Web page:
It has been made abundantly clear in preceding pages that every drug is a poison and every dose of every drug produces disease. A new drug is simply a new poison and gives rise to a new disease. The production of disease by the prescriptions of physicians is what is meant by iatrogenic disease. It is common today to refer to such diseases as "diseases due to medical progress." They are diseases that the patient would not develop were he not medically treated. This simply means that the physician is a foe of his patient and is engaged in producing disease in him. Many iatrogenic diseases are far worse than the original trouble for which the physician treats the patient. Today a physician may truthfully say to a prospective patient: "I cannot cure your cold, but I can give you hepatitis," or he may say: "I cannot cure your pimples, but I can give you aplastic anemia." Leukemia, cancer, spontaneous breaking of the bones, heart disease, asthma and various other so-called diseases result from the use of drugs.

The production of disease by drugs is no new phenomenon. indeed, this is precisely what they were originally administered for. All so-called medicines, in doses of any size, are poisons. They are used as medicines because they are poisons. Both the allopaths and the homeopaths profess to cure disease by producing disease. To produce disease, whether an opposite or a similar disease, they had to have disease-causing substances--poisons. All of the effects of all of their medicines were symptoms of disease. When a fever patient was treated for a month by a medley of poisons. the perplexities of diagnosis and complication of maladies were enough to confound the profoundest minds in the medical profession of the entire world. It was recognized, in the days of Graham and Trall, by medical authorities that after several doses of any drug had been taken, and more especially after several doses of several drugs had been administered, it was difficult and sometimes quite impossible to discriminate between the symptoms produced by the drugs and those of the disease. This difficulty becomes quite apparent when it is understood that the only distinction between a medicine and its therapeutic effects and a poison and its toxicologic effects is one of quantity. The dose of a drug that will occasion with one patient what they term medicinal action may with another patient or with the same patient at another time occasion what they distinguish as a toxicologic action, while any addition to the medicinal dose of any drug at any time changes the modus operandi to that of a poison. The fact is that drugs have no modus operandi and are poisons in doses of any size.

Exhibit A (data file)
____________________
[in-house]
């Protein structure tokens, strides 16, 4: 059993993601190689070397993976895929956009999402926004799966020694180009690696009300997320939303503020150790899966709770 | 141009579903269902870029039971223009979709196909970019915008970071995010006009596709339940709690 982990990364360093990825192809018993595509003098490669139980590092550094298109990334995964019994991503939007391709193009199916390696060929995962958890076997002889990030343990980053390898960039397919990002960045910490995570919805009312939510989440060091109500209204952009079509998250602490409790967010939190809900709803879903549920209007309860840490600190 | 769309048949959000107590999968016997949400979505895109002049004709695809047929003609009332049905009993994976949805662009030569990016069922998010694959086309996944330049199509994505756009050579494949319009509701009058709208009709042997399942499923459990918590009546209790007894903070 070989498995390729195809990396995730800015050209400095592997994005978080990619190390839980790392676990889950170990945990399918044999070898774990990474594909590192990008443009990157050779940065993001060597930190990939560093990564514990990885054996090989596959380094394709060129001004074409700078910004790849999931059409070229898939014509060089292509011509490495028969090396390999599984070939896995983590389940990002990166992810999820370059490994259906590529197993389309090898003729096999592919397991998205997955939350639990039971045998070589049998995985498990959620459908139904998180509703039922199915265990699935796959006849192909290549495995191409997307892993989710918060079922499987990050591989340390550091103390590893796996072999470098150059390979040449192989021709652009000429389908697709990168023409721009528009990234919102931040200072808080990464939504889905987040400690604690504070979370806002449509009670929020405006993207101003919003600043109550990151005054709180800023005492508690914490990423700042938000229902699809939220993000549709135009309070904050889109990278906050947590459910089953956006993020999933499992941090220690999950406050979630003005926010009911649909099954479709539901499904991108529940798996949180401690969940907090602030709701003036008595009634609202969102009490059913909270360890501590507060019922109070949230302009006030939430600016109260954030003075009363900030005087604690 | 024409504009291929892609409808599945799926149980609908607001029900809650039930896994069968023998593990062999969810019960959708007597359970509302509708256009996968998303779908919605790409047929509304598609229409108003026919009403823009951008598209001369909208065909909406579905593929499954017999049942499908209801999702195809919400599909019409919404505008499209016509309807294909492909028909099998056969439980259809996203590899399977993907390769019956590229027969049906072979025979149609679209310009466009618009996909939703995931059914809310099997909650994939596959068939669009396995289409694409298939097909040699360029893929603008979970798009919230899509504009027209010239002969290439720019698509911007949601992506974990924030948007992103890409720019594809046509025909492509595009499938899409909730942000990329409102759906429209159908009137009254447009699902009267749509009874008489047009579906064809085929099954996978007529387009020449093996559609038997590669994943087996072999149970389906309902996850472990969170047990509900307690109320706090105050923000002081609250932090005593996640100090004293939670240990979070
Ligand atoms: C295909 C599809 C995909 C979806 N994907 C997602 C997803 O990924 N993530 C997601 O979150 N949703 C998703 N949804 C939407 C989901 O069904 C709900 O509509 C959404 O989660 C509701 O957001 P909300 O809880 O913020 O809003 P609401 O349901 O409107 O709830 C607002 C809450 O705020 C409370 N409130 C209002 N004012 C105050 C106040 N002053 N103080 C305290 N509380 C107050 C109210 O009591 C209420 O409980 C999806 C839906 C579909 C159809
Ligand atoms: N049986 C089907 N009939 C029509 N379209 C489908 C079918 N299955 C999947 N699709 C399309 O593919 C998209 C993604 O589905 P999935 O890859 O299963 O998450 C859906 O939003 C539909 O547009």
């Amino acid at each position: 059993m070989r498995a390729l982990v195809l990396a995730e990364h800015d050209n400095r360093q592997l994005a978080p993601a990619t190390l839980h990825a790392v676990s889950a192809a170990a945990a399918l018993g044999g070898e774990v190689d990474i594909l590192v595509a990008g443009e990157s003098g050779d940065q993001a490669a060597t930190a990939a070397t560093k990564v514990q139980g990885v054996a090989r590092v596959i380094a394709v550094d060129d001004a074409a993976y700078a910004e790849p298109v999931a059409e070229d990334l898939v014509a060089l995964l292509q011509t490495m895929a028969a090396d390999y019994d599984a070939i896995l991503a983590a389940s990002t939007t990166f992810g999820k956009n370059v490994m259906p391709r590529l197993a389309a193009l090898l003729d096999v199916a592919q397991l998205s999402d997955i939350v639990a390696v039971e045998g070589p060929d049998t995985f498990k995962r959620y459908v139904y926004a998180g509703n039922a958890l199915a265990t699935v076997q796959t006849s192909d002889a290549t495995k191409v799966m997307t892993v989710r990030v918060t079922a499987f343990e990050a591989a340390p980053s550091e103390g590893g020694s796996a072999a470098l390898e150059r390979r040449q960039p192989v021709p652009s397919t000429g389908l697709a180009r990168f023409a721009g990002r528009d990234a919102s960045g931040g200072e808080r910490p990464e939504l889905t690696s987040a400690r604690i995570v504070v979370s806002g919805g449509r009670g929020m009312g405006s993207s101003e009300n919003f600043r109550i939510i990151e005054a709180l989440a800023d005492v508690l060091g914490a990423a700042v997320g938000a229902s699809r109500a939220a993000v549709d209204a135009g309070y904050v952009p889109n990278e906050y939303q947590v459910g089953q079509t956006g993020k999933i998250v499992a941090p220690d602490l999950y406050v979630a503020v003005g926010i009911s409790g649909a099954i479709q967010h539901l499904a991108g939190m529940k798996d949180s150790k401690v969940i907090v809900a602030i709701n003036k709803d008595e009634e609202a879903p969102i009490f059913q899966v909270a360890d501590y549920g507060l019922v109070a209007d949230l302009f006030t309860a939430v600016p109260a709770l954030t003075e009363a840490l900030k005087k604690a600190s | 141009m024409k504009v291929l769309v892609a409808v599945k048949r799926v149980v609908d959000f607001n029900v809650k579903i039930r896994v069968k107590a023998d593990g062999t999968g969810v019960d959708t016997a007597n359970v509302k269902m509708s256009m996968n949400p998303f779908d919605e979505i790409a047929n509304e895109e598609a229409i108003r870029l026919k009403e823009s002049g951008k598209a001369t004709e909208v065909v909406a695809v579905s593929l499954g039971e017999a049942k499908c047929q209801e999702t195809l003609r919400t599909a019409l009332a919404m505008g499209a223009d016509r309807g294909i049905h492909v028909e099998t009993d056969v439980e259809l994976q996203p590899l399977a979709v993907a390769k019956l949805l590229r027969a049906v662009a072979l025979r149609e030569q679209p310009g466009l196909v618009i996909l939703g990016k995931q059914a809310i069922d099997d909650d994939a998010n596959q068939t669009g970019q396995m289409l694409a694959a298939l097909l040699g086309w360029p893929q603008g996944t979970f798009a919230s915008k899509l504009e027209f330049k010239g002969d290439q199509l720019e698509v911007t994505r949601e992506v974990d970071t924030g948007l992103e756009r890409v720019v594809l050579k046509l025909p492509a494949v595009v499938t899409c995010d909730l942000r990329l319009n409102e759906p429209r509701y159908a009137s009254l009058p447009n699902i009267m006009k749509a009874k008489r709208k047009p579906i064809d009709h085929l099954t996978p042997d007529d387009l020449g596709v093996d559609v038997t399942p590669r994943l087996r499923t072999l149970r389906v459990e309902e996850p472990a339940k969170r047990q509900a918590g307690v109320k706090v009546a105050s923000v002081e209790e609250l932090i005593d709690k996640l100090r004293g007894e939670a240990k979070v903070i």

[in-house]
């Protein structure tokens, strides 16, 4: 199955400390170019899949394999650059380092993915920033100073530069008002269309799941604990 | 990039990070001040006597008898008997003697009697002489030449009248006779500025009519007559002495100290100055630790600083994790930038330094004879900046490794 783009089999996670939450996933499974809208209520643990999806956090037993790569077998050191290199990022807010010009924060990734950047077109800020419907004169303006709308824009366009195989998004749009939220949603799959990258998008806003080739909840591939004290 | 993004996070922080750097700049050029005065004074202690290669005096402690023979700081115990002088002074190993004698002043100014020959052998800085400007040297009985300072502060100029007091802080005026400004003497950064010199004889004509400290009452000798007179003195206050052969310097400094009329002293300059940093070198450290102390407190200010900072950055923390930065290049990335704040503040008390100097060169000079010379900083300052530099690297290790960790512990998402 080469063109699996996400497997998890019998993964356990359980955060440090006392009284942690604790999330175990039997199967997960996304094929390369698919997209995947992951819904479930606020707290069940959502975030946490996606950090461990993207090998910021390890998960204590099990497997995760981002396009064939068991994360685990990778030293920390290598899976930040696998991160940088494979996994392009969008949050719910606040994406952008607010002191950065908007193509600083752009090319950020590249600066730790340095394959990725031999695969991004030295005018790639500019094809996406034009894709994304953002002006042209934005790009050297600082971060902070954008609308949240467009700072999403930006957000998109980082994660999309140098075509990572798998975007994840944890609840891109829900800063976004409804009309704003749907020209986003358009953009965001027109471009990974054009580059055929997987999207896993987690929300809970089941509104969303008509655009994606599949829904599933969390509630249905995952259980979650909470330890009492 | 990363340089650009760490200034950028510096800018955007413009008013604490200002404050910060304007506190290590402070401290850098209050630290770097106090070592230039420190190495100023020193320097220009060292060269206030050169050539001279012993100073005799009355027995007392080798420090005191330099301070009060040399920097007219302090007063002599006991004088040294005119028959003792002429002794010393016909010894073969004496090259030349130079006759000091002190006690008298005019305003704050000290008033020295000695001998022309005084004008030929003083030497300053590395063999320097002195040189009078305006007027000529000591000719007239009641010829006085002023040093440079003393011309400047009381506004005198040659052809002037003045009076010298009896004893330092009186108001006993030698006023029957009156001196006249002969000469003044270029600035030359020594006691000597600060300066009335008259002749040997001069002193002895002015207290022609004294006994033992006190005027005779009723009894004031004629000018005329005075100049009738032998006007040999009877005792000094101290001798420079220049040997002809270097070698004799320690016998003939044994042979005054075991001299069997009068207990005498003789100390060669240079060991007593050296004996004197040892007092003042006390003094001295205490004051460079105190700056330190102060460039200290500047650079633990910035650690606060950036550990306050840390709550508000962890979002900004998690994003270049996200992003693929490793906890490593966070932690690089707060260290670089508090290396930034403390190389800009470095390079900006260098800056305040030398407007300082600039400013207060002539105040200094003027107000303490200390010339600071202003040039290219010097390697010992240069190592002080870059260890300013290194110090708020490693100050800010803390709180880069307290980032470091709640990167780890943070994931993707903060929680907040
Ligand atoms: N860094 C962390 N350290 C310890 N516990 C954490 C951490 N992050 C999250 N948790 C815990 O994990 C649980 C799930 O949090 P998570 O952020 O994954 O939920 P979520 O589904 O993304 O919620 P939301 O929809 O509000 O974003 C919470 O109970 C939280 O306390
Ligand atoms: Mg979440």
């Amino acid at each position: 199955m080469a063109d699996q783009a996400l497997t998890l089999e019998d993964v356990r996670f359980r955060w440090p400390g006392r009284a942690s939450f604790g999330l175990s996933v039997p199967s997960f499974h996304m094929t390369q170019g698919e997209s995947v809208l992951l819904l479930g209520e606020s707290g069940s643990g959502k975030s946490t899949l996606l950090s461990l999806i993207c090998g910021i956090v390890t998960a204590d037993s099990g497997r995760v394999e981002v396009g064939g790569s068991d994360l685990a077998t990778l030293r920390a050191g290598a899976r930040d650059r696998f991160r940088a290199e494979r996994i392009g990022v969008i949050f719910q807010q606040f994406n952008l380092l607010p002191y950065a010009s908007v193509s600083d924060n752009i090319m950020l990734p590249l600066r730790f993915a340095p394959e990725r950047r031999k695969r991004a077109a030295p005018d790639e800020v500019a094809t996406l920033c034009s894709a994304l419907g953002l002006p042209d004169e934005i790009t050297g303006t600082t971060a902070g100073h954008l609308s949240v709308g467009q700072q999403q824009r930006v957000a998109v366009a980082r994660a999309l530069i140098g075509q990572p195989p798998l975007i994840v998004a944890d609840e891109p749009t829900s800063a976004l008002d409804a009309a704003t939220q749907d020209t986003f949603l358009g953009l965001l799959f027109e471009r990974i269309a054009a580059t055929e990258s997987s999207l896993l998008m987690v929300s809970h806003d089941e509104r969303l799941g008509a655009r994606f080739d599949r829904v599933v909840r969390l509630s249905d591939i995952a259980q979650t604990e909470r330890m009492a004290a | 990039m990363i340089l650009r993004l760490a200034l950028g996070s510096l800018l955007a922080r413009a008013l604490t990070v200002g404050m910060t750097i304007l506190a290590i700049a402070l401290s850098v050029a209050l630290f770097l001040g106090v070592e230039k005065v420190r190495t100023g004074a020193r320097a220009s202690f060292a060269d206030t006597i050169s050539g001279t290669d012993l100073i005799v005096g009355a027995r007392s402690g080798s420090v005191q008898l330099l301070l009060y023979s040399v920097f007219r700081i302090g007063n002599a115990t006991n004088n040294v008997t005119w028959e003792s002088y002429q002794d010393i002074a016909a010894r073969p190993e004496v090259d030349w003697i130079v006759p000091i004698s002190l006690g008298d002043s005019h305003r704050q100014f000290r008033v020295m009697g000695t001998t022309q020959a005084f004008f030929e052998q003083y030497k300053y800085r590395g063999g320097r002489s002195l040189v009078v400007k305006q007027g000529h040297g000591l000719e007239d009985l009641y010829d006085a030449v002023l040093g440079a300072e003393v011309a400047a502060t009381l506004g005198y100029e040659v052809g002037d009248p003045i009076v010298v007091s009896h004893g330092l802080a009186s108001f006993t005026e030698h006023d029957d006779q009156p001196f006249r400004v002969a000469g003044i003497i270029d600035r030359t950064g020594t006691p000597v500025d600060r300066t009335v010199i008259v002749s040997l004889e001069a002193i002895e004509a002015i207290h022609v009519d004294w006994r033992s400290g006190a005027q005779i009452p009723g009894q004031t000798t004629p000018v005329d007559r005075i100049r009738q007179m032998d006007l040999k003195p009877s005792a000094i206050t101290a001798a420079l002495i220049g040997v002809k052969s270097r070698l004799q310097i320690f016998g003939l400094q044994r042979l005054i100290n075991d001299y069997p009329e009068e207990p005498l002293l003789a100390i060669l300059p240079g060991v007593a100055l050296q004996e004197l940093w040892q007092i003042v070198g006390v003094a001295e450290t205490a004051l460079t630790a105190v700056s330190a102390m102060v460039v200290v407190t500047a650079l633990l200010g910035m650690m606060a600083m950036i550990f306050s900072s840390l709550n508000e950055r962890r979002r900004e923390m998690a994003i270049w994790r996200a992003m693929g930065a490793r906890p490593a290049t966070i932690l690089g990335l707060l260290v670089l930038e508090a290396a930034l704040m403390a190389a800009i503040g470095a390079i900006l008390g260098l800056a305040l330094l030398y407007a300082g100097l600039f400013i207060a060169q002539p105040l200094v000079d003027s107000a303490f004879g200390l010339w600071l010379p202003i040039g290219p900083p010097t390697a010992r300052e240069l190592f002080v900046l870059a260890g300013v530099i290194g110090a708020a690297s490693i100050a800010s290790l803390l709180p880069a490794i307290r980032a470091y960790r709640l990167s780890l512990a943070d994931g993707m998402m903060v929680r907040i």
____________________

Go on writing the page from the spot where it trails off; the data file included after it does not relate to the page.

Physicians spent as much time trying to cure their drug-caused diseases as they did trying to cure the original maladies of their victims. indeed, it was often intimated in medical literature that, after a physician had attended a patient a few days, his principal effort at each succeeding visit was to counteract the effects of remedies prescribed at the preceding visit.

If new symptoms of disease clamour for relief and if a physician is a man of large resources, he will not be in want of a remedy for each symptom as it arises; for, of the thousands of drug combinations and preparations upon the shelves of the drug stores, surely one can be found to meet the needs of each case. Each new remedy creates new symptoms or aggravates old ones till, finally, the powers of the patient become exhausted in the fruitless struggle with drugs. Such a physician, so profound in science, so rich in experience, does not suffer in his practice, for each of his cures creates new need for his services.